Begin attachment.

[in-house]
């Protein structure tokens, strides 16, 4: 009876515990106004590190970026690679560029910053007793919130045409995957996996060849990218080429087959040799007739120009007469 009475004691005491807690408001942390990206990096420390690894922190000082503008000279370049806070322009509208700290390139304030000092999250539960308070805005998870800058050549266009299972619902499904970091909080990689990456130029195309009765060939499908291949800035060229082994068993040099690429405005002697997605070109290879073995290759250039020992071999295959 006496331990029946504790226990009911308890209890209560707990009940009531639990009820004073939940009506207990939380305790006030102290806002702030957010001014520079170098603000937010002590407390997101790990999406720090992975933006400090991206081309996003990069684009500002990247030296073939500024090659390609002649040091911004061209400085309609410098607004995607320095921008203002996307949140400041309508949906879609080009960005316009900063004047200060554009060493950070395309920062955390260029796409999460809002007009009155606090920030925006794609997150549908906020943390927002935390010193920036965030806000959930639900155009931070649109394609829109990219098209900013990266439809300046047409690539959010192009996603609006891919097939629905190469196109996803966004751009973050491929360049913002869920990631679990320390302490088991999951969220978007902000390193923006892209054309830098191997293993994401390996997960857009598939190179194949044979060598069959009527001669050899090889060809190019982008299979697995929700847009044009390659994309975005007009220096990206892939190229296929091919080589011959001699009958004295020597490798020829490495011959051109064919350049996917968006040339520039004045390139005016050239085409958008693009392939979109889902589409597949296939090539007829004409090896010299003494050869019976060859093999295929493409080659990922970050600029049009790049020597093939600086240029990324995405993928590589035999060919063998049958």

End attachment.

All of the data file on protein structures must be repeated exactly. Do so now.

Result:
[in-house]
């Protein structure tokens, strides 16, 4: 009876515990106004590190970026690679560029910053007793919130045409995957996996060849990218080429087959040799007739120009007469 009475004691005491807690408001942390990206990096420390690894922190000082503008000279370049806070322009509208700290390139304030000092999250539960308070805005998870800058050549266009299972619902499904970091909080990689990456130029195309009765060939499908291949800035060229082994068993040099690429405005002697997605070109290879073995290759250039020992071999295959 006496331990029946504790226990009911308890209890209560707990009940009531639990009820004073939940009506207990939380305790006030102290806002702030957010001014520079170098603000937010002590407390997101790990999406720090992975933006400090991206081309996003990069684009500002990247030296073939500024090659390609002649040091911004061209400085309609410098607004995607320095921008203002996307949140400041309508949906879609080009960005316009900063004047200060554009060493950070395309920062955390260029796409999460809002007009009155606090920030925006794609997150549908906020943390927002935390010193920036965030806000959930639900155009931070649109394609829109990219098209900013990266439809300046047409690539959010192009996603609006891919097939629905190469196109996803966004751009973050491929360049913002869920990631679990320390302490088991999951969220978007902000390193923006892209054309830098191997293993994401390996997960857009598939190179194949044979060598069959009527001669050899090889060809190019982008299979697995929700847009044009390659994309975005007009220096990206892939190229296929091919080589011959001699009958004295020597490798020829490495011959051109064919350049996917968006040339520039004045390139005016050239085409958008693009392939979109889902589409597949296939090539007829004409090896010299003494050869019976060859093999295929493409080659990922970050600029049009790049020597093939600086240029990324995405993928590589035999060919063998049958």